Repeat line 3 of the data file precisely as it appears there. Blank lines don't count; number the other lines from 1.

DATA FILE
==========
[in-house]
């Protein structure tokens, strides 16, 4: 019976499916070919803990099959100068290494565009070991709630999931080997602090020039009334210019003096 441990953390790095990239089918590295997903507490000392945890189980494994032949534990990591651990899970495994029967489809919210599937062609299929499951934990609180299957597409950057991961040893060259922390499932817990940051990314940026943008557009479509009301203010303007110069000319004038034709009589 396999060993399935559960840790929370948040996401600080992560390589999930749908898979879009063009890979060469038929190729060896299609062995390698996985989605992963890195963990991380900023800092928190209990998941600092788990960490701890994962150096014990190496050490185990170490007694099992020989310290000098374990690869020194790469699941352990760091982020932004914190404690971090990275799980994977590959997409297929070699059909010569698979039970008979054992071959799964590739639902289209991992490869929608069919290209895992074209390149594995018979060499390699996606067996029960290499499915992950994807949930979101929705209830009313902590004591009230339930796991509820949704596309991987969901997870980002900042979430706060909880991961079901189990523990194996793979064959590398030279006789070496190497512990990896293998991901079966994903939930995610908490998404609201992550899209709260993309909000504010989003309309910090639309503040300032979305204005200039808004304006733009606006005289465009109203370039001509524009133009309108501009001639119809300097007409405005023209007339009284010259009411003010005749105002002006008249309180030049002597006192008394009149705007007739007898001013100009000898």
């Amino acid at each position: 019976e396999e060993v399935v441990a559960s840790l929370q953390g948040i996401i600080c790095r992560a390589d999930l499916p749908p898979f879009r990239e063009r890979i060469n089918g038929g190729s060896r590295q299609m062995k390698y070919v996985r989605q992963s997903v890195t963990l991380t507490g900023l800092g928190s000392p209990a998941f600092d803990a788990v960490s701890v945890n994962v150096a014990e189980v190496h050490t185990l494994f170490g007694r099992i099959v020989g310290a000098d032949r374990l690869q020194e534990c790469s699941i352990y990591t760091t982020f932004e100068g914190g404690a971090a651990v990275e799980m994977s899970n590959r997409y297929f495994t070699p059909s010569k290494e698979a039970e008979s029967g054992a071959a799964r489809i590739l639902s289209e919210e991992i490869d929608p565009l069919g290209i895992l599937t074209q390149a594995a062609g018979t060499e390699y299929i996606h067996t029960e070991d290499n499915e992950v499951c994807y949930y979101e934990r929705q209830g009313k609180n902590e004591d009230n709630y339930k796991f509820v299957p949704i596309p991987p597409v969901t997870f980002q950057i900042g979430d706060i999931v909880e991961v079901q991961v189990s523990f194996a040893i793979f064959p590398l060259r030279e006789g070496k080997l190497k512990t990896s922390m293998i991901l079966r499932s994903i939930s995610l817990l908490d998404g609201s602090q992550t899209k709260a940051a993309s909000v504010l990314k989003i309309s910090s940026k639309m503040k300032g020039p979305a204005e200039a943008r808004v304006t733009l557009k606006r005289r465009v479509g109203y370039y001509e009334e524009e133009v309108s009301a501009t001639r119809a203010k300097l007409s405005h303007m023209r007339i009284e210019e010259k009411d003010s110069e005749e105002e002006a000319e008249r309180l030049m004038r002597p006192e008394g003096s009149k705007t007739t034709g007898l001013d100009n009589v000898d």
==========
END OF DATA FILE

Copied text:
């Amino acid at each position: 019976e396999e060993v399935v441990a559960s840790l929370q953390g948040i996401i600080c790095r992560a390589d999930l499916p749908p898979f879009r990239e063009r890979i060469n089918g038929g190729s060896r590295q299609m062995k390698y070919v996985r989605q992963s997903v890195t963990l991380t507490g900023l800092g928190s000392p209990a998941f600092d803990a788990v960490s701890v945890n994962v150096a014990e189980v190496h050490t185990l494994f170490g007694r099992i099959v020989g310290a000098d032949r374990l690869q020194e534990c790469s699941i352990y990591t760091t982020f932004e100068g914190g404690a971090a651990v990275e799980m994977s899970n590959r997409y297929f495994t070699p059909s010569k290494e698979a039970e008979s029967g054992a071959a799964r489809i590739l639902s289209e919210e991992i490869d929608p565009l069919g290209i895992l599937t074209q390149a594995a062609g018979t060499e390699y299929i996606h067996t029960e070991d290499n499915e992950v499951c994807y949930y979101e934990r929705q209830g009313k609180n902590e004591d009230n709630y339930k796991f509820v299957p949704i596309p991987p597409v969901t997870f980002q950057i900042g979430d706060i999931v909880e991961v079901q991961v189990s523990f194996a040893i793979f064959p590398l060259r030279e006789g070496k080997l190497k512990t990896s922390m293998i991901l079966r499932s994903i939930s995610l817990l908490d998404g609201s602090q992550t899209k709260a940051a993309s909000v504010l990314k989003i309309s910090s940026k639309m503040k300032g020039p979305a204005e200039a943008r808004v304006t733009l557009k606006r005289r465009v479509g109203y370039y001509e009334e524009e133009v309108s009301a501009t001639r119809a203010k300097l007409s405005h303007m023209r007339i009284e210019e010259k009411d003010s110069e005749e105002e002006a000319e008249r309180l030049m004038r002597p006192e008394g003096s009149k705007t007739t034709g007898l001013d100009n009589v000898d």